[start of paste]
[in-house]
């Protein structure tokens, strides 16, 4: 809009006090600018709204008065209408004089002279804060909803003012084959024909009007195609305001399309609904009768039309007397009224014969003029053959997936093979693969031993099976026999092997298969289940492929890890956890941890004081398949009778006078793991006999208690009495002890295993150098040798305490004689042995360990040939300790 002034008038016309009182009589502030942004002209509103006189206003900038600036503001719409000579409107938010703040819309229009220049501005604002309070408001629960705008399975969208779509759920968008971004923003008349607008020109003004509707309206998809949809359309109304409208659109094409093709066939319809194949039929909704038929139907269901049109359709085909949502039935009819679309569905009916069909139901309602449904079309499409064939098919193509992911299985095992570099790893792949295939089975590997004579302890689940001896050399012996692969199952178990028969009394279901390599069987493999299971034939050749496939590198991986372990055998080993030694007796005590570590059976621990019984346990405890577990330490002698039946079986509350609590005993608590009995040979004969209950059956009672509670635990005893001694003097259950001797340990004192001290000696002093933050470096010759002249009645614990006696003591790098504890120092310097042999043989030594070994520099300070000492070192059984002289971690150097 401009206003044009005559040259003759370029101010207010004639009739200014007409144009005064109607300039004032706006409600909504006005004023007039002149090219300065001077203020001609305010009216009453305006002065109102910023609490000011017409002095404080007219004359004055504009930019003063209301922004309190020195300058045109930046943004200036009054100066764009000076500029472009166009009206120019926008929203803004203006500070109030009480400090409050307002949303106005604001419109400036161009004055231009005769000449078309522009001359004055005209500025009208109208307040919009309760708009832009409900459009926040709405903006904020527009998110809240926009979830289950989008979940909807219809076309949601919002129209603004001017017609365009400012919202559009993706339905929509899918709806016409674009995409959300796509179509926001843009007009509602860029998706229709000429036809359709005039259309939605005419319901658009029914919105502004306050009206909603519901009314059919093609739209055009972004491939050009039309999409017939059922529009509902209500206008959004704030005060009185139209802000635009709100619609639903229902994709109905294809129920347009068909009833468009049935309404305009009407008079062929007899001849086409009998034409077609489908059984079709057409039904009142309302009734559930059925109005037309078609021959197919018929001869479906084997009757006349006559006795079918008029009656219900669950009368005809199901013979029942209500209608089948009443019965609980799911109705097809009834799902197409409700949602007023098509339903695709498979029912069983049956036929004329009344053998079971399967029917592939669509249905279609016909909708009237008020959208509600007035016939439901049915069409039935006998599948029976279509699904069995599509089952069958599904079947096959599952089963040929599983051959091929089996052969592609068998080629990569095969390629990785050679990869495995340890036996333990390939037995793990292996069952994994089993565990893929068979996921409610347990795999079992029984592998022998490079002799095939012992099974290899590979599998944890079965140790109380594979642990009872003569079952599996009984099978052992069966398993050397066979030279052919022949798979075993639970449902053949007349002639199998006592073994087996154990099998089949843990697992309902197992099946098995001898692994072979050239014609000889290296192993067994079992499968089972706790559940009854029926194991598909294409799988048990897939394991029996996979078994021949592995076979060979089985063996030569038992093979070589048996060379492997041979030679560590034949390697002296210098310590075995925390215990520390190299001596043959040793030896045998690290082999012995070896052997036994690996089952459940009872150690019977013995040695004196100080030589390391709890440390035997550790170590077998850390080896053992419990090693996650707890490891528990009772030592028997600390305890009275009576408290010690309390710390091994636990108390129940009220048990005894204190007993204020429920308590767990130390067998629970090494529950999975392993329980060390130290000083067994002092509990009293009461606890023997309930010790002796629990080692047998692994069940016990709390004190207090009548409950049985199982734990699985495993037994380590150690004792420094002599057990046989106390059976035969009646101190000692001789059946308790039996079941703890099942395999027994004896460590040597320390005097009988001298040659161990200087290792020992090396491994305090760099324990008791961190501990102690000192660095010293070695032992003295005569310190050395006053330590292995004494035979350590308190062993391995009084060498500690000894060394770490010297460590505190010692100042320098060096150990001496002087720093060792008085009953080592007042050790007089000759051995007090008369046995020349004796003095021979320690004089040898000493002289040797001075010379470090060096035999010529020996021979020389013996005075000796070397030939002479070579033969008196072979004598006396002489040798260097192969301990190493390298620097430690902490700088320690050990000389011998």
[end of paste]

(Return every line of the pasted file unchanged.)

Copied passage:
[in-house]
């Protein structure tokens, strides 16, 4: 809009006090600018709204008065209408004089002279804060909803003012084959024909009007195609305001399309609904009768039309007397009224014969003029053959997936093979693969031993099976026999092997298969289940492929890890956890941890004081398949009778006078793991006999208690009495002890295993150098040798305490004689042995360990040939300790 002034008038016309009182009589502030942004002209509103006189206003900038600036503001719409000579409107938010703040819309229009220049501005604002309070408001629960705008399975969208779509759920968008971004923003008349607008020109003004509707309206998809949809359309109304409208659109094409093709066939319809194949039929909704038929139907269901049109359709085909949502039935009819679309569905009916069909139901309602449904079309499409064939098919193509992911299985095992570099790893792949295939089975590997004579302890689940001896050399012996692969199952178990028969009394279901390599069987493999299971034939050749496939590198991986372990055998080993030694007796005590570590059976621990019984346990405890577990330490002698039946079986509350609590005993608590009995040979004969209950059956009672509670635990005893001694003097259950001797340990004192001290000696002093933050470096010759002249009645614990006696003591790098504890120092310097042999043989030594070994520099300070000492070192059984002289971690150097 401009206003044009005559040259003759370029101010207010004639009739200014007409144009005064109607300039004032706006409600909504006005004023007039002149090219300065001077203020001609305010009216009453305006002065109102910023609490000011017409002095404080007219004359004055504009930019003063209301922004309190020195300058045109930046943004200036009054100066764009000076500029472009166009009206120019926008929203803004203006500070109030009480400090409050307002949303106005604001419109400036161009004055231009005769000449078309522009001359004055005209500025009208109208307040919009309760708009832009409900459009926040709405903006904020527009998110809240926009979830289950989008979940909807219809076309949601919002129209603004001017017609365009400012919202559009993706339905929509899918709806016409674009995409959300796509179509926001843009007009509602860029998706229709000429036809359709005039259309939605005419319901658009029914919105502004306050009206909603519901009314059919093609739209055009972004491939050009039309999409017939059922529009509902209500206008959004704030005060009185139209802000635009709100619609639903229902994709109905294809129920347009068909009833468009049935309404305009009407008079062929007899001849086409009998034409077609489908059984079709057409039904009142309302009734559930059925109005037309078609021959197919018929001869479906084997009757006349006559006795079918008029009656219900669950009368005809199901013979029942209500209608089948009443019965609980799911109705097809009834799902197409409700949602007023098509339903695709498979029912069983049956036929004329009344053998079971399967029917592939669509249905279609016909909708009237008020959208509600007035016939439901049915069409039935006998599948029976279509699904069995599509089952069958599904079947096959599952089963040929599983051959091929089996052969592609068998080629990569095969390629990785050679990869495995340890036996333990390939037995793990292996069952994994089993565990893929068979996921409610347990795999079992029984592998022998490079002799095939012992099974290899590979599998944890079965140790109380594979642990009872003569079952599996009984099978052992069966398993050397066979030279052919022949798979075993639970449902053949007349002639199998006592073994087996154990099998089949843990697992309902197992099946098995001898692994072979050239014609000889290296192993067994079992499968089972706790559940009854029926194991598909294409799988048990897939394991029996996979078994021949592995076979060979089985063996030569038992093979070589048996060379492997041979030679560590034949390697002296210098310590075995925390215990520390190299001596043959040793030896045998690290082999012995070896052997036994690996089952459940009872150690019977013995040695004196100080030589390391709890440390035997550790170590077998850390080896053992419990090693996650707890490891528990009772030592028997600390305890009275009576408290010690309390710390091994636990108390129940009220048990005894204190007993204020429920308590767990130390067998629970090494529950999975392993329980060390130290000083067994002092509990009293009461606890023997309930010790002796629990080692047998692994069940016990709390004190207090009548409950049985199982734990699985495993037994380590150690004792420094002599057990046989106390059976035969009646101190000692001789059946308790039996079941703890099942395999027994004896460590040597320390005097009988001298040659161990200087290792020992090396491994305090760099324990008791961190501990102690000192660095010293070695032992003295005569310190050395006053330590292995004494035979350590308190062993391995009084060498500690000894060394770490010297460590505190010692100042320098060096150990001496002087720093060792008085009953080592007042050790007089000759051995007090008369046995020349004796003095021979320690004089040898000493002289040797001075010379470090060096035999010529020996021979020389013996005075000796070397030939002479070579033969008196072979004598006396002489040798260097192969301990190493390298620097430690902490700088320690050990000389011998």